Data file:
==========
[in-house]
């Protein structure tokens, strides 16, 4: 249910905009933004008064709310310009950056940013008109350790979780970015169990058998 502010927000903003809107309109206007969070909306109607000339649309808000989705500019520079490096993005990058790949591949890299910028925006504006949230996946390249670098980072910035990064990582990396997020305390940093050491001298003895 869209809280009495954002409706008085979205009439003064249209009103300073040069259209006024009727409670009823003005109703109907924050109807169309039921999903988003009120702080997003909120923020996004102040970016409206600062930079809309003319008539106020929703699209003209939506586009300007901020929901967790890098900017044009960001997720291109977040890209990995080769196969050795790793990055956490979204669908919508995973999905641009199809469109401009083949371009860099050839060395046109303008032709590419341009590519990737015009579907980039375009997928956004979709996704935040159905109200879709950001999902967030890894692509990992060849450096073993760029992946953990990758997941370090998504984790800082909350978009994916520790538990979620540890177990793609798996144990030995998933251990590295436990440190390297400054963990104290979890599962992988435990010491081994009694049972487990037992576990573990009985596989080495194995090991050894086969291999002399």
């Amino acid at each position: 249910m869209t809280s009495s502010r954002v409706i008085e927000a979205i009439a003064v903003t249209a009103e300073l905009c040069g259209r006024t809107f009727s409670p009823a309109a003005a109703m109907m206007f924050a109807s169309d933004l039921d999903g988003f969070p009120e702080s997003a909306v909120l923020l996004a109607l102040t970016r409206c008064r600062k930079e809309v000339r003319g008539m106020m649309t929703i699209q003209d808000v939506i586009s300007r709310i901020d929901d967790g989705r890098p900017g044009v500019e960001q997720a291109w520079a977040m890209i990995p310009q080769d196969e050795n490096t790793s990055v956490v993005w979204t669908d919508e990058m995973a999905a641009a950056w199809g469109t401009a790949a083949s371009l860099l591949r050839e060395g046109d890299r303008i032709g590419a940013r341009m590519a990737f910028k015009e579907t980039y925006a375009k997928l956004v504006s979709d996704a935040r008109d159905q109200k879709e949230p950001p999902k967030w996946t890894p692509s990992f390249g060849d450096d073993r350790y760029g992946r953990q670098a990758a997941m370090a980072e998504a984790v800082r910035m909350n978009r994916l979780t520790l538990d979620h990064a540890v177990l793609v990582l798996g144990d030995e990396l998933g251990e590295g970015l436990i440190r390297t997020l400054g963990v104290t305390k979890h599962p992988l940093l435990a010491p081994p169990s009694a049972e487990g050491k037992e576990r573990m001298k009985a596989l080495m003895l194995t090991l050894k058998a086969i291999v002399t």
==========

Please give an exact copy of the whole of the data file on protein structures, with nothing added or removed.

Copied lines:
[in-house]
């Protein structure tokens, strides 16, 4: 249910905009933004008064709310310009950056940013008109350790979780970015169990058998 502010927000903003809107309109206007969070909306109607000339649309808000989705500019520079490096993005990058790949591949890299910028925006504006949230996946390249670098980072910035990064990582990396997020305390940093050491001298003895 869209809280009495954002409706008085979205009439003064249209009103300073040069259209006024009727409670009823003005109703109907924050109807169309039921999903988003009120702080997003909120923020996004102040970016409206600062930079809309003319008539106020929703699209003209939506586009300007901020929901967790890098900017044009960001997720291109977040890209990995080769196969050795790793990055956490979204669908919508995973999905641009199809469109401009083949371009860099050839060395046109303008032709590419341009590519990737015009579907980039375009997928956004979709996704935040159905109200879709950001999902967030890894692509990992060849450096073993760029992946953990990758997941370090998504984790800082909350978009994916520790538990979620540890177990793609798996144990030995998933251990590295436990440190390297400054963990104290979890599962992988435990010491081994009694049972487990037992576990573990009985596989080495194995090991050894086969291999002399």
């Amino acid at each position: 249910m869209t809280s009495s502010r954002v409706i008085e927000a979205i009439a003064v903003t249209a009103e300073l905009c040069g259209r006024t809107f009727s409670p009823a309109a003005a109703m109907m206007f924050a109807s169309d933004l039921d999903g988003f969070p009120e702080s997003a909306v909120l923020l996004a109607l102040t970016r409206c008064r600062k930079e809309v000339r003319g008539m106020m649309t929703i699209q003209d808000v939506i586009s300007r709310i901020d929901d967790g989705r890098p900017g044009v500019e960001q997720a291109w520079a977040m890209i990995p310009q080769d196969e050795n490096t790793s990055v956490v993005w979204t669908d919508e990058m995973a999905a641009a950056w199809g469109t401009a790949a083949s371009l860099l591949r050839e060395g046109d890299r303008i032709g590419a940013r341009m590519a990737f910028k015009e579907t980039y925006a375009k997928l956004v504006s979709d996704a935040r008109d159905q109200k879709e949230p950001p999902k967030w996946t890894p692509s990992f390249g060849d450096d073993r350790y760029g992946r953990q670098a990758a997941m370090a980072e998504a984790v800082r910035m909350n978009r994916l979780t520790l538990d979620h990064a540890v177990l793609v990582l798996g144990d030995e990396l998933g251990e590295g970015l436990i440190r390297t997020l400054g963990v104290t305390k979890h599962p992988l940093l435990a010491p081994p169990s009694a049972e487990g050491k037992e576990r573990m001298k009985a596989l080495m003895l194995t090991l050894k058998a086969i291999v002399t």